RVHD2 is often fatal although some rabbits have recovered with intense veterinary treatment. Rabbits are infectious with RVHD2 for a longer period of time, therefore it spreads quickly and more widely. There is no bleeding and most rabbits are presented as being generally unwell. 

Both strains of RVHD are spread by direct contact from rabbit to rabbit or via their urine or faeces. It can also be transferred on fomites (objects that have been in contact with infected urine or faeces).  The virus can survive for months in the environment. 

Rabbit Vaccination Protocol

A combined vaccine for myxomatosis and RVHD1 can be given from 5 weeks old and rabbits receive annual boosters. 

RVHD2 is available as a single vaccine and can be given 2 weeks apart from the above vaccine. 

The new rabbit vaccine MyxoRHD+ has now been released! This is one vaccine covering Myxomatosis, RVHD1 and RVHD2 in one injection, saving a second stressful trip to the vet. Unvaccinated rabbits and those that have received a Filavac RVHD2 vaccine within 12 months can safely transfer to this vaccine. Any rabbits that have been vaccinated previously with another myxomatosis vaccine or have experienced myxomatosis through natural infection may not develop adequate immunity following vaccination with MyxoRHD+. These rabbits will need Filavac RVHD2 vaccine followed 2 weeks later by the old MyxoRHD (the most cost effective option) or the new MyxoRHD+. Following years, the MyxoRHD+ booster will be all that is required. If you can work out what category your rabbit may fit in to when you make your appointment it will help us ensure we have the correct vaccines in stock!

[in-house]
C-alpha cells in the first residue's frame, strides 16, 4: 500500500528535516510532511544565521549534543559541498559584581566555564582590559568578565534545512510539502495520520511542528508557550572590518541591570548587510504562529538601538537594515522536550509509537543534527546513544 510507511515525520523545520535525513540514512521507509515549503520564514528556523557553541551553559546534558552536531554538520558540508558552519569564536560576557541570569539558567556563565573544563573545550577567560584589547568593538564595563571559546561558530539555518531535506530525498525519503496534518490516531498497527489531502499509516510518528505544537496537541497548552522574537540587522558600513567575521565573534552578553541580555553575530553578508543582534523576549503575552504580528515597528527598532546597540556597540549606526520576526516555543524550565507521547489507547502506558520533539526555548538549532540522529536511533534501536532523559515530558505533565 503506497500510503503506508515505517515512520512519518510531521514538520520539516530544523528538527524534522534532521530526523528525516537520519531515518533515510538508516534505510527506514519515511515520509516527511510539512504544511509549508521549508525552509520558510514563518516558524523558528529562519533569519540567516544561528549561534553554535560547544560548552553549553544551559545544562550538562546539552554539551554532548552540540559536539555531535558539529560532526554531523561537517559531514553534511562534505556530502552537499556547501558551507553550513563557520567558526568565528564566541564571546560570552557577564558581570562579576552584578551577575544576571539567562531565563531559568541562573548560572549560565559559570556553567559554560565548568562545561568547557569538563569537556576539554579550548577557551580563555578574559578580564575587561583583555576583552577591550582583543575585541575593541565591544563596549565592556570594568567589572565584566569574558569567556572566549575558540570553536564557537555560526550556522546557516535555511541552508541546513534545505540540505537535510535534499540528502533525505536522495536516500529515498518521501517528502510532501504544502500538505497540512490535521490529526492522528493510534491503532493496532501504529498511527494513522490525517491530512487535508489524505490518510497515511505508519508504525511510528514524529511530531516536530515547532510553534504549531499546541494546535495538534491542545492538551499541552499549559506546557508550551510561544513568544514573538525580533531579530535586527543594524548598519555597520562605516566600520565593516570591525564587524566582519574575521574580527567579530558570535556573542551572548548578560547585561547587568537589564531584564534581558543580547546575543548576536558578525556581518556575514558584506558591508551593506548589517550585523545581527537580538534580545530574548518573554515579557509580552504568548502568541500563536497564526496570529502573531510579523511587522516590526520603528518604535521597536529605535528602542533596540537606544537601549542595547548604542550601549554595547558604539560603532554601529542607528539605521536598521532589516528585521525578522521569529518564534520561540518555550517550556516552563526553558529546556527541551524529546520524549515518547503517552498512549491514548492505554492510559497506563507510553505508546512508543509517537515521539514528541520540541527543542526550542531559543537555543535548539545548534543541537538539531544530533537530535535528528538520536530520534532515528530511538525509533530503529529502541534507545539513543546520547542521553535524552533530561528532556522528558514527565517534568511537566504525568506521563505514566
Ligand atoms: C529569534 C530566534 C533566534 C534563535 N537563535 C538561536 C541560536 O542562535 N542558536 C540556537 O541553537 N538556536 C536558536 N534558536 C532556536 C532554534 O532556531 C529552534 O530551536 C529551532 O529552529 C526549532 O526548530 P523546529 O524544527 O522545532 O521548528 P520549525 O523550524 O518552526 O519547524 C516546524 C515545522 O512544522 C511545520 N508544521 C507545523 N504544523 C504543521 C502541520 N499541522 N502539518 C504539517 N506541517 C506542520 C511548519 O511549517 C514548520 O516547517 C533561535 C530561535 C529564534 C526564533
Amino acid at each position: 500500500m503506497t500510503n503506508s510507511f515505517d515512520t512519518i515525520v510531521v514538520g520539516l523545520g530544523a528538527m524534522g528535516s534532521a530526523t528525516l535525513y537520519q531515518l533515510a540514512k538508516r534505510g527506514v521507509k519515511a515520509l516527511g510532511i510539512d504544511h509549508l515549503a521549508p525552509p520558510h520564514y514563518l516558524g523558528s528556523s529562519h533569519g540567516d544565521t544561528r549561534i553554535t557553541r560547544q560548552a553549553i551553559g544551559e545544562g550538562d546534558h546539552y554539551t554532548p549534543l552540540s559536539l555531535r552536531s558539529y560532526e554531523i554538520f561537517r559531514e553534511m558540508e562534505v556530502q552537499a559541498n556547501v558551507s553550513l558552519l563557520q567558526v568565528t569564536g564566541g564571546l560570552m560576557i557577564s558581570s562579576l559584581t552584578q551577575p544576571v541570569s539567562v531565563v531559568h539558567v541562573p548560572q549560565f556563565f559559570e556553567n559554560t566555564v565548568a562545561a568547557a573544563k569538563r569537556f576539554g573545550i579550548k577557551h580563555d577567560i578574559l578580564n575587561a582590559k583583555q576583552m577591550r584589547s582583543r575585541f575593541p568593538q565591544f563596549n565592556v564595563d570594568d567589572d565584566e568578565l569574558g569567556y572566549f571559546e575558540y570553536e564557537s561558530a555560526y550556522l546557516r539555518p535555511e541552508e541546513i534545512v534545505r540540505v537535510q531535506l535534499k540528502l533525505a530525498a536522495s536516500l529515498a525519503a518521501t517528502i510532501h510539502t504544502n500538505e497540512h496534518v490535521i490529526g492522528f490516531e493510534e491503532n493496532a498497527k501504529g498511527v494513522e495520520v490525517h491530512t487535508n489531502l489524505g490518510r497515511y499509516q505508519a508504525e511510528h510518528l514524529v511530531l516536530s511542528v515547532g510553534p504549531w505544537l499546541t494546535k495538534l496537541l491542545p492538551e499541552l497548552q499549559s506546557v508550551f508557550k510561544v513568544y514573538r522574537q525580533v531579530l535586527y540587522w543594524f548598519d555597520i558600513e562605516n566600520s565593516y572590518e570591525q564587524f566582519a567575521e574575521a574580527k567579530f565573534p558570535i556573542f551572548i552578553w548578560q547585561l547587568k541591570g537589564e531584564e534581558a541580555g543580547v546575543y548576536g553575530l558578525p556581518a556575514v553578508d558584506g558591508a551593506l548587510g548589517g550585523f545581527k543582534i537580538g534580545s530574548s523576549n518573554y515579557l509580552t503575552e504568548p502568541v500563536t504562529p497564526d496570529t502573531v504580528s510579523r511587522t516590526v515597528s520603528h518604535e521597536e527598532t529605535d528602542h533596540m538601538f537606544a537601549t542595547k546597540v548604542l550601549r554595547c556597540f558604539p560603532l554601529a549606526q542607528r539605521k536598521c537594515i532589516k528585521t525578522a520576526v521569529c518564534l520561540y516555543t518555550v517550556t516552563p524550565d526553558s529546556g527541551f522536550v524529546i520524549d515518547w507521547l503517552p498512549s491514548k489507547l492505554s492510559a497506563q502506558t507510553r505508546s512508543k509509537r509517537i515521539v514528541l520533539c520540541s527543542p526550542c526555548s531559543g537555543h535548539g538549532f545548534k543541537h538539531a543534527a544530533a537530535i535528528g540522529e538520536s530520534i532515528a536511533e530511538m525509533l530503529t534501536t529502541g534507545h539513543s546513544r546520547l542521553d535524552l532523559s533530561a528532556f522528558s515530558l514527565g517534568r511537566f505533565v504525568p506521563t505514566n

Wensleydale Vets Limited 

01969 422201

Monday to Friday 8.30 am -5.30 pm
Saturday 8.30 am - 12.00 noon
Out of hours for registered clients only

©2020 by Amy Cockett. Proudly created with Wix.com